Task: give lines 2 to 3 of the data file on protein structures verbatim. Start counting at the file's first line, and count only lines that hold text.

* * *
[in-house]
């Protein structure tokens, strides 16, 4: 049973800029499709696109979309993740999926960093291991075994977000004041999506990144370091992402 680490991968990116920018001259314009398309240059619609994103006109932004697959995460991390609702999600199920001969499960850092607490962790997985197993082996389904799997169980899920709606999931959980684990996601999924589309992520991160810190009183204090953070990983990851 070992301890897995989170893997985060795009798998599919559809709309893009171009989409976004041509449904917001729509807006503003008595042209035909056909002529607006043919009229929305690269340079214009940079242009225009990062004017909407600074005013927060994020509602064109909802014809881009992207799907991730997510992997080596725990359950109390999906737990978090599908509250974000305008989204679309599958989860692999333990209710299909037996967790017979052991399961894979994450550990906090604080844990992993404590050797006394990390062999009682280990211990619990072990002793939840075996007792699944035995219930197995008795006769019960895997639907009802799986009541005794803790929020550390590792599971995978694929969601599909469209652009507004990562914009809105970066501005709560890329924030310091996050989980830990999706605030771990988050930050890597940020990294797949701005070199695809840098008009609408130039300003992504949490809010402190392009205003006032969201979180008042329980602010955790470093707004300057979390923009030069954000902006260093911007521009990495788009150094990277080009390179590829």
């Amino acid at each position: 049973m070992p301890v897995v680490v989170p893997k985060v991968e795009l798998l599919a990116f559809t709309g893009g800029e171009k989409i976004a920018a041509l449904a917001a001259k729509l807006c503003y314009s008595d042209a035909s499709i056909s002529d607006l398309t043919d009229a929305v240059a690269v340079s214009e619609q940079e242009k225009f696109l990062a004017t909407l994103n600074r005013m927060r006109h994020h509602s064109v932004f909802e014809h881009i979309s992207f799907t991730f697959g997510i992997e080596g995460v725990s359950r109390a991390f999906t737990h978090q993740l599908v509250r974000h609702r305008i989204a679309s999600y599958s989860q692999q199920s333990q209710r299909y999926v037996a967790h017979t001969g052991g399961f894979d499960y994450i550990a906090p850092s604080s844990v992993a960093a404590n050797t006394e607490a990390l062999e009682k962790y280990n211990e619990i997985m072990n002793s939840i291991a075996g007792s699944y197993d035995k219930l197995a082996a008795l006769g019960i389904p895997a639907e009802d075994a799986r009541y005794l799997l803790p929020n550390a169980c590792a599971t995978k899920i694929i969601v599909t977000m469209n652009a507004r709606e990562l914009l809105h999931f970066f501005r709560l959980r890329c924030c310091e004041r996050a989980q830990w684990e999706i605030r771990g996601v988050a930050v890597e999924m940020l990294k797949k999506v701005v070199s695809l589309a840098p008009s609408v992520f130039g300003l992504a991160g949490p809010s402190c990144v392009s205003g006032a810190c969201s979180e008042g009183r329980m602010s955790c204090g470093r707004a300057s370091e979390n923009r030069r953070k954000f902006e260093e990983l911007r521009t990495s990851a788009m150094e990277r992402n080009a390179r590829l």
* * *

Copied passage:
């Protein structure tokens, strides 16, 4: 049973800029499709696109979309993740999926960093291991075994977000004041999506990144370091992402 680490991968990116920018001259314009398309240059619609994103006109932004697959995460991390609702999600199920001969499960850092607490962790997985197993082996389904799997169980899920709606999931959980684990996601999924589309992520991160810190009183204090953070990983990851 070992301890897995989170893997985060795009798998599919559809709309893009171009989409976004041509449904917001729509807006503003008595042209035909056909002529607006043919009229929305690269340079214009940079242009225009990062004017909407600074005013927060994020509602064109909802014809881009992207799907991730997510992997080596725990359950109390999906737990978090599908509250974000305008989204679309599958989860692999333990209710299909037996967790017979052991399961894979994450550990906090604080844990992993404590050797006394990390062999009682280990211990619990072990002793939840075996007792699944035995219930197995008795006769019960895997639907009802799986009541005794803790929020550390590792599971995978694929969601599909469209652009507004990562914009809105970066501005709560890329924030310091996050989980830990999706605030771990988050930050890597940020990294797949701005070199695809840098008009609408130039300003992504949490809010402190392009205003006032969201979180008042329980602010955790470093707004300057979390923009030069954000902006260093911007521009990495788009150094990277080009390179590829």
């Amino acid at each position: 049973m070992p301890v897995v680490v989170p893997k985060v991968e795009l798998l599919a990116f559809t709309g893009g800029e171009k989409i976004a920018a041509l449904a917001a001259k729509l807006c503003y314009s008595d042209a035909s499709i056909s002529d607006l398309t043919d009229a929305v240059a690269v340079s214009e619609q940079e242009k225009f696109l990062a004017t909407l994103n600074r005013m927060r006109h994020h509602s064109v932004f909802e014809h881009i979309s992207f799907t991730f697959g997510i992997e080596g995460v725990s359950r109390a991390f999906t737990h978090q993740l599908v509250r974000h609702r305008i989204a679309s999600y599958s989860q692999q199920s333990q209710r299909y999926v037996a967790h017979t001969g052991g399961f894979d499960y994450i550990a906090p850092s604080s844990v992993a960093a404590n050797t006394e607490a990390l062999e009682k962790y280990n211990e619990i997985m072990n002793s939840i291991a075996g007792s699944y197993d035995k219930l197995a082996a008795l006769g019960i389904p895997a639907e009802d075994a799986r009541y005794l799997l803790p929020n550390a169980c590792a599971t995978k899920i694929i969601v599909t977000m469209n652009a507004r709606e990562l914009l809105h999931f970066f501005r709560l959980r890329c924030c310091e004041r996050a989980q830990w684990e999706i605030r771990g996601v988050a930050v890597e999924m940020l990294k797949k999506v701005v070199s695809l589309a840098p008009s609408v992520f130039g300003l992504a991160g949490p809010s402190c990144v392009s205003g006032a810190c969201s979180e008042g009183r329980m602010s955790c204090g470093r707004a300057s370091e979390n923009r030069r953070k954000f902006e260093e990983l911007r521009t990495s990851a788009m150094e990277r992402n080009a390179r590829l």